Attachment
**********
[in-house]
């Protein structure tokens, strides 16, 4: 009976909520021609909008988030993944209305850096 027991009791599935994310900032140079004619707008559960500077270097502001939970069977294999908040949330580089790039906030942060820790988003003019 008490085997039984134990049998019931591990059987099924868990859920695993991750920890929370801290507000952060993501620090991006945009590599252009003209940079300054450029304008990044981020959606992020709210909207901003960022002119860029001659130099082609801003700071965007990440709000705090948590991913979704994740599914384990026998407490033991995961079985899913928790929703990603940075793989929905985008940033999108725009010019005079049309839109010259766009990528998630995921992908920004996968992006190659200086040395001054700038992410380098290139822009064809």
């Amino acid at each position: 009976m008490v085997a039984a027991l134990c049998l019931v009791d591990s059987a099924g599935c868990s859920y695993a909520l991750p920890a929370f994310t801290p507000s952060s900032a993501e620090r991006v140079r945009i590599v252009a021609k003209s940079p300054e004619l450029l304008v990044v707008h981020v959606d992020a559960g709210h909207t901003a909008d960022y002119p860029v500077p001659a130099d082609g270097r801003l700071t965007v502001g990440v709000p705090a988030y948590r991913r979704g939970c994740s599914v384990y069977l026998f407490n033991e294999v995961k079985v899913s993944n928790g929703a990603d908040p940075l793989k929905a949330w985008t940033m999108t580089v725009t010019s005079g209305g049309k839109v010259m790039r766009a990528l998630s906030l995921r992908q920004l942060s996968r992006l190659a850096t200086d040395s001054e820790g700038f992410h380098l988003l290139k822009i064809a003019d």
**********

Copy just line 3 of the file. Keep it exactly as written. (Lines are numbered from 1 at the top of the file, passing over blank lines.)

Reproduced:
């Amino acid at each position: 009976m008490v085997a039984a027991l134990c049998l019931v009791d591990s059987a099924g599935c868990s859920y695993a909520l991750p920890a929370f994310t801290p507000s952060s900032a993501e620090r991006v140079r945009i590599v252009a021609k003209s940079p300054e004619l450029l304008v990044v707008h981020v959606d992020a559960g709210h909207t901003a909008d960022y002119p860029v500077p001659a130099d082609g270097r801003l700071t965007v502001g990440v709000p705090a988030y948590r991913r979704g939970c994740s599914v384990y069977l026998f407490n033991e294999v995961k079985v899913s993944n928790g929703a990603d908040p940075l793989k929905a949330w985008t940033m999108t580089v725009t010019s005079g209305g049309k839109v010259m790039r766009a990528l998630s906030l995921r992908q920004l942060s996968r992006l190659a850096t200086d040395s001054e820790g700038f992410h380098l988003l290139k822009i064809a003019d």